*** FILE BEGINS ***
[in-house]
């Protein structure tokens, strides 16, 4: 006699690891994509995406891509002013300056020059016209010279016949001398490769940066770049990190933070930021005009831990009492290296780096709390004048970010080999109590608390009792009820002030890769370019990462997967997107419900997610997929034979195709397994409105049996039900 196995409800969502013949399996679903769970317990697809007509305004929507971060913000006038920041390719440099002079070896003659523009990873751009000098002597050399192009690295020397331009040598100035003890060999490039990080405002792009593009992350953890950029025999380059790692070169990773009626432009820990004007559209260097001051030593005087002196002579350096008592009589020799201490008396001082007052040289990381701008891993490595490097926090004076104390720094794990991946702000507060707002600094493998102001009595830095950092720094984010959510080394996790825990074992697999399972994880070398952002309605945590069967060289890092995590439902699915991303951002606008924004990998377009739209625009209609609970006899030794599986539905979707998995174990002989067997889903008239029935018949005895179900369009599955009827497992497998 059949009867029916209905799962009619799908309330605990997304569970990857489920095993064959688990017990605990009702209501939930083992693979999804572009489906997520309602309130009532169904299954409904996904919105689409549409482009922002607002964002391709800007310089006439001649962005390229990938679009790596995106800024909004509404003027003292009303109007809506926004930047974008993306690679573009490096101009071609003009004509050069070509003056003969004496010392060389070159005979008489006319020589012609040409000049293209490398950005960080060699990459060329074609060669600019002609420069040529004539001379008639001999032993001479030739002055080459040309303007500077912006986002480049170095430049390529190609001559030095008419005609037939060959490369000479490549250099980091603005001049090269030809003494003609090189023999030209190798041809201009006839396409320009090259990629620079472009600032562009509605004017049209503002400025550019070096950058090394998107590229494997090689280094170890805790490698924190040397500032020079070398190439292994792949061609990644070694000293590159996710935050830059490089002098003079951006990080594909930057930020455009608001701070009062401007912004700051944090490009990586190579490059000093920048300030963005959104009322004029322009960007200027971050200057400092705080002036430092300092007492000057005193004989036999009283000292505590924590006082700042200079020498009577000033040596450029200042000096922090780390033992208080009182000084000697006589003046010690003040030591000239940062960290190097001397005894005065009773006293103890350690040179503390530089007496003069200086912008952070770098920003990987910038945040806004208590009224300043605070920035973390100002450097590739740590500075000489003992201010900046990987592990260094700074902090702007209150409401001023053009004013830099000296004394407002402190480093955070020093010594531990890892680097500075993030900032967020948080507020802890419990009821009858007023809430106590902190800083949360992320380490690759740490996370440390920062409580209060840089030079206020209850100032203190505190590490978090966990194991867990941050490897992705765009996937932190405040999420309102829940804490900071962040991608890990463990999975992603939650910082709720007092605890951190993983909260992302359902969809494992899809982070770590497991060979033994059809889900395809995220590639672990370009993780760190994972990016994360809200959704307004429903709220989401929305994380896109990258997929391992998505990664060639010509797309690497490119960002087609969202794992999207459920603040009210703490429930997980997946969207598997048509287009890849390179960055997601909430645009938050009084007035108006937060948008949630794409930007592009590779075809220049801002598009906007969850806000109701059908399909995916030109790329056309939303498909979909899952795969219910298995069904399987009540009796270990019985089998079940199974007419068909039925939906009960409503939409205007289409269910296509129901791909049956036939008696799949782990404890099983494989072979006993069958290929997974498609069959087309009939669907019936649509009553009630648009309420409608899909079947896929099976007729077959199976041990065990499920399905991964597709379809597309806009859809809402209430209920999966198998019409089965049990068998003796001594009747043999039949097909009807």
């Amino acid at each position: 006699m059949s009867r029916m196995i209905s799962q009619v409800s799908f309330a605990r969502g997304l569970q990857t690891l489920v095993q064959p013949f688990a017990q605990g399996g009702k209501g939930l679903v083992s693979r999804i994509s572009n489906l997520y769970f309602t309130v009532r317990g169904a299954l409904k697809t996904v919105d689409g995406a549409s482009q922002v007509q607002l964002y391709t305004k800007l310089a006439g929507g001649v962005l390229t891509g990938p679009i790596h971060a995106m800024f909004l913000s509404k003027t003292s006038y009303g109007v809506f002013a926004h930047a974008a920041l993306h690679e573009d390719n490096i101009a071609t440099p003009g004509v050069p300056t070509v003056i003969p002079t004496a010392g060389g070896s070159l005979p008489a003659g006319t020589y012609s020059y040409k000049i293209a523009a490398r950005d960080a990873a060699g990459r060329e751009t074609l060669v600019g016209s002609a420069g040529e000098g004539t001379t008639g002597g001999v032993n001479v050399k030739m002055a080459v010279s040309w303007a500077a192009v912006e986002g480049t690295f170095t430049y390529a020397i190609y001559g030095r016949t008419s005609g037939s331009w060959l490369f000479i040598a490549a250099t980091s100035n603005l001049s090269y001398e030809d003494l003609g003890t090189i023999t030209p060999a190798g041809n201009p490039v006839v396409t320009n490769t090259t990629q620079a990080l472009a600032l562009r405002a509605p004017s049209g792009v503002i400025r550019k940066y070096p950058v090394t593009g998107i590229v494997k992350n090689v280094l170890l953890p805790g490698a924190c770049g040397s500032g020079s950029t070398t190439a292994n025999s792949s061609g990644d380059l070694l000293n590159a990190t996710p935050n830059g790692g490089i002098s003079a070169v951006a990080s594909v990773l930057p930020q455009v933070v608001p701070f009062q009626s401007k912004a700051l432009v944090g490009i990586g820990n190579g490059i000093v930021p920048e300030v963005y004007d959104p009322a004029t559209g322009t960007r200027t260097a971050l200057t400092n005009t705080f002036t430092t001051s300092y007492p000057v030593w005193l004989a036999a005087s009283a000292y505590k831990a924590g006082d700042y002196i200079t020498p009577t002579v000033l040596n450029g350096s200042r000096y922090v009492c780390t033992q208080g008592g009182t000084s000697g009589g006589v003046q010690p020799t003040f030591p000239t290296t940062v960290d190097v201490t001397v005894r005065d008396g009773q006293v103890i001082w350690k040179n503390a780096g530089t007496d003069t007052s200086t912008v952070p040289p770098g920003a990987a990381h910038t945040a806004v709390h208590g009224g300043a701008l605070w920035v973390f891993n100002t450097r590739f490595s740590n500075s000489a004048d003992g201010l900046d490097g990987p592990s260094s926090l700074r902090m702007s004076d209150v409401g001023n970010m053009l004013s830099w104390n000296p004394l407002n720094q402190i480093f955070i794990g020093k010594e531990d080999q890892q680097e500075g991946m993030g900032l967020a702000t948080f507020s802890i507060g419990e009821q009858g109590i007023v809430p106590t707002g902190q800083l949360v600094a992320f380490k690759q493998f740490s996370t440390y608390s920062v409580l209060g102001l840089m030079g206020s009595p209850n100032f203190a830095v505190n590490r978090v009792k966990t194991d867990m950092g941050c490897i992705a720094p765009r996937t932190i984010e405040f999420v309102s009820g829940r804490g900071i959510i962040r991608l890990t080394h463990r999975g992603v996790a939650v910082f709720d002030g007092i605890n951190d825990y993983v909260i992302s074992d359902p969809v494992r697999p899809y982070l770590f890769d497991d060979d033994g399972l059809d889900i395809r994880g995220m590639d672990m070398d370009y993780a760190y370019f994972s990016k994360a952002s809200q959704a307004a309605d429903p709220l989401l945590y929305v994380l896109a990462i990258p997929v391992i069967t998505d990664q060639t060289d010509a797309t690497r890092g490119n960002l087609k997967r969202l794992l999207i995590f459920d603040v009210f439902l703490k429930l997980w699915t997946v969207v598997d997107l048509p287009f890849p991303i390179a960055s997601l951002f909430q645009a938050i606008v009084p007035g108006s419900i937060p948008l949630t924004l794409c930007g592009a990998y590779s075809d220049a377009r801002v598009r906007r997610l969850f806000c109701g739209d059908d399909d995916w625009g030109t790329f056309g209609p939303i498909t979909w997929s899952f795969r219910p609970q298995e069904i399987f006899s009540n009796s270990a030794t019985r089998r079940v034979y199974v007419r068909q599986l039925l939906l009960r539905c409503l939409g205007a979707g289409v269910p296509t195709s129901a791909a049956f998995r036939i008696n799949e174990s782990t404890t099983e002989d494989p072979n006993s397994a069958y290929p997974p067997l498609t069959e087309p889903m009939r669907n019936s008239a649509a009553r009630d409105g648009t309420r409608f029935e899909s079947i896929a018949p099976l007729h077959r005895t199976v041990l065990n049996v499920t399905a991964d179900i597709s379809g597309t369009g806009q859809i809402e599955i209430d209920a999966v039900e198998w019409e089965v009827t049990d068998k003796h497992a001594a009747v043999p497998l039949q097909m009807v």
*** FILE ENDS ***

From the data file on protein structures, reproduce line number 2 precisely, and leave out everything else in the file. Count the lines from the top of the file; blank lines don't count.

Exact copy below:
């Protein structure tokens, strides 16, 4: 006699690891994509995406891509002013300056020059016209010279016949001398490769940066770049990190933070930021005009831990009492290296780096709390004048970010080999109590608390009792009820002030890769370019990462997967997107419900997610997929034979195709397994409105049996039900 196995409800969502013949399996679903769970317990697809007509305004929507971060913000006038920041390719440099002079070896003659523009990873751009000098002597050399192009690295020397331009040598100035003890060999490039990080405002792009593009992350953890950029025999380059790692070169990773009626432009820990004007559209260097001051030593005087002196002579350096008592009589020799201490008396001082007052040289990381701008891993490595490097926090004076104390720094794990991946702000507060707002600094493998102001009595830095950092720094984010959510080394996790825990074992697999399972994880070398952002309605945590069967060289890092995590439902699915991303951002606008924004990998377009739209625009209609609970006899030794599986539905979707998995174990002989067997889903008239029935018949005895179900369009599955009827497992497998 059949009867029916209905799962009619799908309330605990997304569970990857489920095993064959688990017990605990009702209501939930083992693979999804572009489906997520309602309130009532169904299954409904996904919105689409549409482009922002607002964002391709800007310089006439001649962005390229990938679009790596995106800024909004509404003027003292009303109007809506926004930047974008993306690679573009490096101009071609003009004509050069070509003056003969004496010392060389070159005979008489006319020589012609040409000049293209490398950005960080060699990459060329074609060669600019002609420069040529004539001379008639001999032993001479030739002055080459040309303007500077912006986002480049170095430049390529190609001559030095008419005609037939060959490369000479490549250099980091603005001049090269030809003494003609090189023999030209190798041809201009006839396409320009090259990629620079472009600032562009509605004017049209503002400025550019070096950058090394998107590229494997090689280094170890805790490698924190040397500032020079070398190439292994792949061609990644070694000293590159996710935050830059490089002098003079951006990080594909930057930020455009608001701070009062401007912004700051944090490009990586190579490059000093920048300030963005959104009322004029322009960007200027971050200057400092705080002036430092300092007492000057005193004989036999009283000292505590924590006082700042200079020498009577000033040596450029200042000096922090780390033992208080009182000084000697006589003046010690003040030591000239940062960290190097001397005894005065009773006293103890350690040179503390530089007496003069200086912008952070770098920003990987910038945040806004208590009224300043605070920035973390100002450097590739740590500075000489003992201010900046990987592990260094700074902090702007209150409401001023053009004013830099000296004394407002402190480093955070020093010594531990890892680097500075993030900032967020948080507020802890419990009821009858007023809430106590902190800083949360992320380490690759740490996370440390920062409580209060840089030079206020209850100032203190505190590490978090966990194991867990941050490897992705765009996937932190405040999420309102829940804490900071962040991608890990463990999975992603939650910082709720007092605890951190993983909260992302359902969809494992899809982070770590497991060979033994059809889900395809995220590639672990370009993780760190994972990016994360809200959704307004429903709220989401929305994380896109990258997929391992998505990664060639010509797309690497490119960002087609969202794992999207459920603040009210703490429930997980997946969207598997048509287009890849390179960055997601909430645009938050009084007035108006937060948008949630794409930007592009590779075809220049801002598009906007969850806000109701059908399909995916030109790329056309939303498909979909899952795969219910298995069904399987009540009796270990019985089998079940199974007419068909039925939906009960409503939409205007289409269910296509129901791909049956036939008696799949782990404890099983494989072979006993069958290929997974498609069959087309009939669907019936649509009553009630648009309420409608899909079947896929099976007729077959199976041990065990499920399905991964597709379809597309806009859809809402209430209920999966198998019409089965049990068998003796001594009747043999039949097909009807």